So Friday rolls out to a completion, and I walk out the door feeling like this week has aged me twenty years. I know I won’t get a thank you for covering for my coworker, only a complaint I’m certain, that I’ve somehow caused some grievous offense by following the boss’ instructions. The policy I wrote, I realize, was actually assigned to the boss, so for it not to be exactly has he’d dreamed it up in his mind and forcing him to review and give it more than “2 seconds” attention, makes me the asshole. I really need a new job.
It’s been well over a year since I posted about my friends illness. And, much to everyone’s surprise, she lasted a lot longer than anyone thought, even her doctors. Still, cancer is so often a matter of how much time you have left before it inevitably takes you, which for my friend, happened last week. This post isn’t about her, though, or what an amazingly kind and generous and thoughtful person she was. This isn’t about the light she brought to the world, and how much she will be missed. This post is about the assholes who make her passing all about them.
We got the news that she was in the hospital a few weeks ago. Her cancer was back, and it was bad. She was here until they could procure a place in hospice, having her pain managed as best they could. Immediately after the announcement email went out, my colleagues when running out the door to go over to the private room where this woman and her family were. I imagine them fighting for attention, slapping at each other like Cinderella’s step sisters.
When we got the news that she finally passed, it came the heels of more bad news. The mother of another coworker from the same department had a massive aneurysm and passed away unexpectedly. Not long after, our resident grief tourist announced they’d need the afternoon off to attend this funeral too. A funeral for a woman they’d never met, but who was the mother of a casual work acquaintance, somehow warranted their presence. I marveled at the arrogance that must’ve gone into that rational. I imagine the look of bewilderment on the poor daughter’s face as she had to deal with these relative strangers coopting her family’s fresh grief, choking back tears and confusion to be marginally polite to these people.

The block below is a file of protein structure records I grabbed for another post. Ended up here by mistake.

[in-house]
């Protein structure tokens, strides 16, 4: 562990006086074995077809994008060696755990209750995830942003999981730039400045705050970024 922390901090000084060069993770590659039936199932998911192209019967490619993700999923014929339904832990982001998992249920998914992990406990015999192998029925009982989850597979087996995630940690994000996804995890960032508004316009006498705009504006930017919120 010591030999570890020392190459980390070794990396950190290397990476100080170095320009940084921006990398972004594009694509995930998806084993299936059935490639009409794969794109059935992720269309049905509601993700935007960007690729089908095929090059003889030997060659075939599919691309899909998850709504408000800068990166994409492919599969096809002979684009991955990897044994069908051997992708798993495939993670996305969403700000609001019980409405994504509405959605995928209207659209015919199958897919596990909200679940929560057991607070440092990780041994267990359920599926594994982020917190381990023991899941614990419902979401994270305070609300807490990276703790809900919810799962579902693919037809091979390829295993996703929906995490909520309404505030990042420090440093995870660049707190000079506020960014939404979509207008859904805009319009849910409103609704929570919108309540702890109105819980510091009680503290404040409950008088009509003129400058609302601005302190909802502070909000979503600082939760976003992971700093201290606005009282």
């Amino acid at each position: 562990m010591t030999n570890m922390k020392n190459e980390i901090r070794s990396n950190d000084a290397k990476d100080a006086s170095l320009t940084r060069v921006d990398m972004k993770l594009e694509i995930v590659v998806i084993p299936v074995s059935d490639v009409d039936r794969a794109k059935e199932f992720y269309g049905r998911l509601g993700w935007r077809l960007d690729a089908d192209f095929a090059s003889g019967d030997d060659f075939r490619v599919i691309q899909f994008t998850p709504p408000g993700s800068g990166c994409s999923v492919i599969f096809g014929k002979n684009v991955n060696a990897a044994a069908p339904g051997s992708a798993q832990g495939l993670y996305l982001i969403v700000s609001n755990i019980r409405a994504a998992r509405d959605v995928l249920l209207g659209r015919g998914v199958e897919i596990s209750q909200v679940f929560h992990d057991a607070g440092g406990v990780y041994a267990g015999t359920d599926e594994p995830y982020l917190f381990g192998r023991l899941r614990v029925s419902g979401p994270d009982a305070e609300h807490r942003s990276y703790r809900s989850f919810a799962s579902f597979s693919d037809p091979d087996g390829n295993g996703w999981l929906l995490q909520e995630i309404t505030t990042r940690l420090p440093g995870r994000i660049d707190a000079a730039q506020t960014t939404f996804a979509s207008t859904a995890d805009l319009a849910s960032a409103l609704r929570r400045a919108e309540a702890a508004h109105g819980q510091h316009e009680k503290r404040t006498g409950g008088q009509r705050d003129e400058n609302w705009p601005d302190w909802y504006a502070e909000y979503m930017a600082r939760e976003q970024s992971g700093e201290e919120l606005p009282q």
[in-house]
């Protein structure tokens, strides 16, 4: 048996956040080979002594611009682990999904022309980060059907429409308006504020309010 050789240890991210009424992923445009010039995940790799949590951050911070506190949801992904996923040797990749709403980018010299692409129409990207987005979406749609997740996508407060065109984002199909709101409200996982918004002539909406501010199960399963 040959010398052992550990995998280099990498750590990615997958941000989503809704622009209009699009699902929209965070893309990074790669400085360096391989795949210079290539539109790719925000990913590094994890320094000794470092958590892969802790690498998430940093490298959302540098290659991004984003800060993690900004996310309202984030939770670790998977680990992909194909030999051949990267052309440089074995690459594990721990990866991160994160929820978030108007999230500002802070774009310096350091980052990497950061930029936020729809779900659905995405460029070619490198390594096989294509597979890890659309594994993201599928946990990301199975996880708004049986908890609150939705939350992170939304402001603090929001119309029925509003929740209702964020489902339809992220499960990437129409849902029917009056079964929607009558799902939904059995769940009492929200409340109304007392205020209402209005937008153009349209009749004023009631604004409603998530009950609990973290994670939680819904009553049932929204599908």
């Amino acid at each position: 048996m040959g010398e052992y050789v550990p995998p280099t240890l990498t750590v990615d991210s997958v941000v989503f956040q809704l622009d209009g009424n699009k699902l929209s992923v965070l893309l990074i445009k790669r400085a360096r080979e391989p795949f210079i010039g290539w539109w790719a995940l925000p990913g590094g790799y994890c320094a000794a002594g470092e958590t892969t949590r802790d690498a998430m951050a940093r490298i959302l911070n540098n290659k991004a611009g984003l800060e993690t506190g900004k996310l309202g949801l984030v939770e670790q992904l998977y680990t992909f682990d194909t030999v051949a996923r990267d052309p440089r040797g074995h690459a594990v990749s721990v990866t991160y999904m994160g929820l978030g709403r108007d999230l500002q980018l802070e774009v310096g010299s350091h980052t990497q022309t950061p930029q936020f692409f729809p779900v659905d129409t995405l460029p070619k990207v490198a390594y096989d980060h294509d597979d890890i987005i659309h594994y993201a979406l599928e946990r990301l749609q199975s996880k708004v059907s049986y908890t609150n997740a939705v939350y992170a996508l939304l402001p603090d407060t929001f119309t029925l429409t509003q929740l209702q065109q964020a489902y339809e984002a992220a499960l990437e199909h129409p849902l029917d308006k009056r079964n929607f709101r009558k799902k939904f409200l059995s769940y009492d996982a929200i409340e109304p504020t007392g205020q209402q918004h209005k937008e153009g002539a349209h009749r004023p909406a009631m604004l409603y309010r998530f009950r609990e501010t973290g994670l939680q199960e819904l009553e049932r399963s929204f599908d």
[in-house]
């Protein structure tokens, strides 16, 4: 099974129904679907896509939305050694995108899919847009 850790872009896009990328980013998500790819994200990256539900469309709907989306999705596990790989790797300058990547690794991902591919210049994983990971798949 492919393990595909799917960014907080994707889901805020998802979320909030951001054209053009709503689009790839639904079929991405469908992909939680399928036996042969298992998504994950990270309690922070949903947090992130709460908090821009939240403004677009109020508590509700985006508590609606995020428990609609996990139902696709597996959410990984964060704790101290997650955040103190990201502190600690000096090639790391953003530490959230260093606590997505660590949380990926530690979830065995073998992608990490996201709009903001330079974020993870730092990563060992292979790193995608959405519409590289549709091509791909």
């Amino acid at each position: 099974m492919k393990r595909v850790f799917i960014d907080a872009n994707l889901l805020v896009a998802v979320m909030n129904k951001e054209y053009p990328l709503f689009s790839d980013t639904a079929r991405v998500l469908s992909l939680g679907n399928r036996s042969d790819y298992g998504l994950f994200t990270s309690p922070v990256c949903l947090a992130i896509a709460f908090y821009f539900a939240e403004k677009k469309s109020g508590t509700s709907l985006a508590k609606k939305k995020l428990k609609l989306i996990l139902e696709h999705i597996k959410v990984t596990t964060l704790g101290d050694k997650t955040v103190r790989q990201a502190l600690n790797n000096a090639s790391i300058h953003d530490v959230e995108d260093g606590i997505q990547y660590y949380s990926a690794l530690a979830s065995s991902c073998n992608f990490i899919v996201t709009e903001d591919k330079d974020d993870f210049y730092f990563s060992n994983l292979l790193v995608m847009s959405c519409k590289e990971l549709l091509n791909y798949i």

As I posted before, we’ve had…difficulty with our office fridges. I decided to roll the dice and put my leftovers in the fridge anyway. My colleague boxed them up for me, since I was handling some of the other clean up, so she forgot to mark the box with my name. It was just a bunch of meatballs in sauce, no big deal, right?
Well, I like my meatballs with spaghetti, and I ran out of time to order some from the pizza shop across the street. So I got something else yesterday and made some pasta at home to bring into work today.
So I got to put my plate together to warm up to find that someone had eaten my damn meatballs. Because they weren’t labelled with my name on them, they were fair game to everyone. And now they’re gone. And I’m left with sauceless spaghetti and the hatred like the fire of a thousand suns.